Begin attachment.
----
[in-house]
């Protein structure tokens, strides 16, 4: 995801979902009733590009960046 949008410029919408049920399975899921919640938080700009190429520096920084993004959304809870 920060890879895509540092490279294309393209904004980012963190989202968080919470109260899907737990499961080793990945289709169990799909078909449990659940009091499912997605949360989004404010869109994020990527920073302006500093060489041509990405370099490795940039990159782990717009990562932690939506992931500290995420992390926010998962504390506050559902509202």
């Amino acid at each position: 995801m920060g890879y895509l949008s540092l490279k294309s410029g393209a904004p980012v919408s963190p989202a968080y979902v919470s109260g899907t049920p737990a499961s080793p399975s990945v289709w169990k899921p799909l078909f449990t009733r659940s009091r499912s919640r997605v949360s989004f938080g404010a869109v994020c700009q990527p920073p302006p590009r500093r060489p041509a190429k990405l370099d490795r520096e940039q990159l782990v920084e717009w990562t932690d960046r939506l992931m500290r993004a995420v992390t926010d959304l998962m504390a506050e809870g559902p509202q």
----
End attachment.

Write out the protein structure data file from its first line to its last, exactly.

[in-house]
């Protein structure tokens, strides 16, 4: 995801979902009733590009960046 949008410029919408049920399975899921919640938080700009190429520096920084993004959304809870 920060890879895509540092490279294309393209904004980012963190989202968080919470109260899907737990499961080793990945289709169990799909078909449990659940009091499912997605949360989004404010869109994020990527920073302006500093060489041509990405370099490795940039990159782990717009990562932690939506992931500290995420992390926010998962504390506050559902509202």
């Amino acid at each position: 995801m920060g890879y895509l949008s540092l490279k294309s410029g393209a904004p980012v919408s963190p989202a968080y979902v919470s109260g899907t049920p737990a499961s080793p399975s990945v289709w169990k899921p799909l078909f449990t009733r659940s009091r499912s919640r997605v949360s989004f938080g404010a869109v994020c700009q990527p920073p302006p590009r500093r060489p041509a190429k990405l370099d490795r520096e940039q990159l782990v920084e717009w990562t932690d960046r939506l992931m500290r993004a995420v992390t926010d959304l998962m504390a506050e809870g559902p509202q």